ACLU: San Diego Police and Sheriff’s Department data shows disparities in police practices among communities of color, people with disabilities
Black people and people with disabilities experienced higher rates of stops than whites, ACLU-commissioned report shows
FOR IMMEDIATE RELEASE
December 4, 2019
Contact: Edward Sifuentes, ACLUF of San Diego & Imperial Counties, 619-501-3408, firstname.lastname@example.org
SAN DIEGO — Yesterday, the ACLU of San Diego & Imperial Counties (ACLU-SDIC) released a commissioned report analyzing records from the San Diego Police Department and the San Diego County Sheriff’s Department that suggest both agencies engaged in biased policing. Authored by data scientist and co-founder of Campaign Zero, Samuel Sinyangwe and commissioned by the ACLU-SDIC, the report’s data shows a different standard of policing occurs within the region for Black, Latino, Asian/Pacific Islander, LGBTQ individuals and people with disabilities.
“Campaign Zero evaluated the policing practices of the San Diego Police Department and the San Diego Sheriff’s Department using data from police stops, searches, use of force and arrests,” said Sinyangwe. “Our analysis of the data suggests that there are disparities in the way San Diegans are policed. When we examined post-stop outcomes by race, we found substantial racial disparities among whom the police would search, arrest and use force. Based on our findings, we recommend that San Diego law enforcement adopt a variety of policy changes to limit contact with the police and restrict how and when police stop, search and use force in communities.”
Sinyangwe reviewed records obtained through public records requests, including data collected by the departments under the Racial and Identity Profiling Act of 2015 (RIPA). This data included over 70,000 stops by San Diego County Sheriff’s deputies and over 150,000 stops by San Diego Police officers over a 12-month period from 2018 to 2019.
According to the analysis of the data, Black people were more likely than white people to be stopped in 85 percent of police beats throughout the city and in every area of the Sheriff’s Department’s jurisdiction. Stop data for Sheriff’s deputies show Black people were 130 percent more likely to be stopped than white people. Once stopped, Black and Latino people were also more likely than white people to be searched, arrested and to have force used against them.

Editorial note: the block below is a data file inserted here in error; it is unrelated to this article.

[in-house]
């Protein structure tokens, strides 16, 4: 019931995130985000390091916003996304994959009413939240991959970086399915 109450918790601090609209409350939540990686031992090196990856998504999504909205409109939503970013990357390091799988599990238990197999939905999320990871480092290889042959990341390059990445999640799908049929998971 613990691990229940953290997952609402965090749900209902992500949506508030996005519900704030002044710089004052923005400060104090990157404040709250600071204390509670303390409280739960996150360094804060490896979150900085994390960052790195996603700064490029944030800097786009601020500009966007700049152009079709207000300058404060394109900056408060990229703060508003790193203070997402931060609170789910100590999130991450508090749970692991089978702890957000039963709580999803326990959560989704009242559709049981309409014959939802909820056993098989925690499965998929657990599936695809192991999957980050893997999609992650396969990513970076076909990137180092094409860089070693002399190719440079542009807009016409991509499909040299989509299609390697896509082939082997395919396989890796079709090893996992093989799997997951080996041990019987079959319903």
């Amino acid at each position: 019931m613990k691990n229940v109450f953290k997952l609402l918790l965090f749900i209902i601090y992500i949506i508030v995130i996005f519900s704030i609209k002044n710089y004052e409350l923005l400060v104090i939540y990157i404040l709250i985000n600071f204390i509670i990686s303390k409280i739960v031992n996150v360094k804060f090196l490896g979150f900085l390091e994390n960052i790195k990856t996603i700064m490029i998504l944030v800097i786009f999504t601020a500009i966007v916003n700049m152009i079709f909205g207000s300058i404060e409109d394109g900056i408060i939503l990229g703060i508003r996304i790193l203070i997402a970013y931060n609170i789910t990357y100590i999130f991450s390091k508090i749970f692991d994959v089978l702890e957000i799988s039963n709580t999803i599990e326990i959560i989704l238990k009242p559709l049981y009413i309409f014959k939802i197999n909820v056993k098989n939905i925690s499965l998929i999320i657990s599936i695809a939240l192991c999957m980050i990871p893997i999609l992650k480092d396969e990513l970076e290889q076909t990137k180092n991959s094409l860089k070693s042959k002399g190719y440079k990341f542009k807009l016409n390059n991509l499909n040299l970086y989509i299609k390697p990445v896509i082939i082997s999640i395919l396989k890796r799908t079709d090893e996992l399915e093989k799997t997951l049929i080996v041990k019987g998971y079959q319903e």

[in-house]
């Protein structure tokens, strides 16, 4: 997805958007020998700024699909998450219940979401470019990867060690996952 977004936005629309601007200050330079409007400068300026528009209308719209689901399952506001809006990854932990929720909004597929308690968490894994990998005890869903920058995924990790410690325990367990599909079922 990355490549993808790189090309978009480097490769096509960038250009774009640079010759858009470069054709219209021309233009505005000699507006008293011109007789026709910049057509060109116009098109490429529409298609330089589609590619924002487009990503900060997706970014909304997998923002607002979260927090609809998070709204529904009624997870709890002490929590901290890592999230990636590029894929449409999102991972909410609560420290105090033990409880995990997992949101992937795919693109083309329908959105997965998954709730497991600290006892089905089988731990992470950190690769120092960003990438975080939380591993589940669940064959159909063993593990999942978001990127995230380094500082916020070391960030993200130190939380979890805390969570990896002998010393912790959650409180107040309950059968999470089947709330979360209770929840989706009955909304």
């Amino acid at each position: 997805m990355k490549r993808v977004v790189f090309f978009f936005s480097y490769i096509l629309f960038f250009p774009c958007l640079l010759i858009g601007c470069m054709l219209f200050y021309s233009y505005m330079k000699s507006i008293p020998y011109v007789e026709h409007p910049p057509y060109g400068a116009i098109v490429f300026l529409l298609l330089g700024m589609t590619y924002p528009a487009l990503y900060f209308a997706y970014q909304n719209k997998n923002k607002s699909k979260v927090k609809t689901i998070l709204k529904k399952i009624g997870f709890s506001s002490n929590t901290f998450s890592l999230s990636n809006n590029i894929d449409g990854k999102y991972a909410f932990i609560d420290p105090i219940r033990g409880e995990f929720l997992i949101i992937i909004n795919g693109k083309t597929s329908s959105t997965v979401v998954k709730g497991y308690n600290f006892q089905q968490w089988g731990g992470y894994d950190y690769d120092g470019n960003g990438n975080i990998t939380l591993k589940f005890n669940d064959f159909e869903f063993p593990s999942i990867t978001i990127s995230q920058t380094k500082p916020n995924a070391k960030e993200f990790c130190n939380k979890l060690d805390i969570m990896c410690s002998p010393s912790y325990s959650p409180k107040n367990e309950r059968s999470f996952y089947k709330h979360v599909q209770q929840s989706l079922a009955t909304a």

Sheriff’s deputies were also more likely to arrest or search people perceived to be LGBTQ and gender non-conforming, despite data showing these stops were less likely to result in finding contraband. People with perceived mental disabilities also faced more severe disparities during San Diego Sheriff’s deputies stops than people without perceived disabilities. Deputies were 112 percent more likely to search people with mental disabilities during a stop and more likely to arrest or use force against them.
“Just and fair policing is necessary to strengthen transparency, accountability and trust in law enforcement,” said David Trujillo, advocacy director for ACLU-SDIC. “Unfortunately, this report shows that both the San Diego Police and County Sheriff’s Departments are failing our community. We need law enforcement leaders and elected officials to urgently implement the recommendations in this report and ensure our values of justice and fairness define how officers treat people. We ask community members to call on law enforcement leaders, Mayor Faulconer, their city council member and county board supervisor to take action now.”
In addition to addressing bias, the report recommends banning or severely restricting searches resulting from traffic violations and “consent” searches; reforming use of force guidelines to prioritize de-escalation tactics; banning the use of chokeholds and firing at moving vehicles; and strengthening the power of community oversight boards.
A copy of the report, Evaluating Policing in San Diego, can be found here: www.policescorecard.org/sandiego.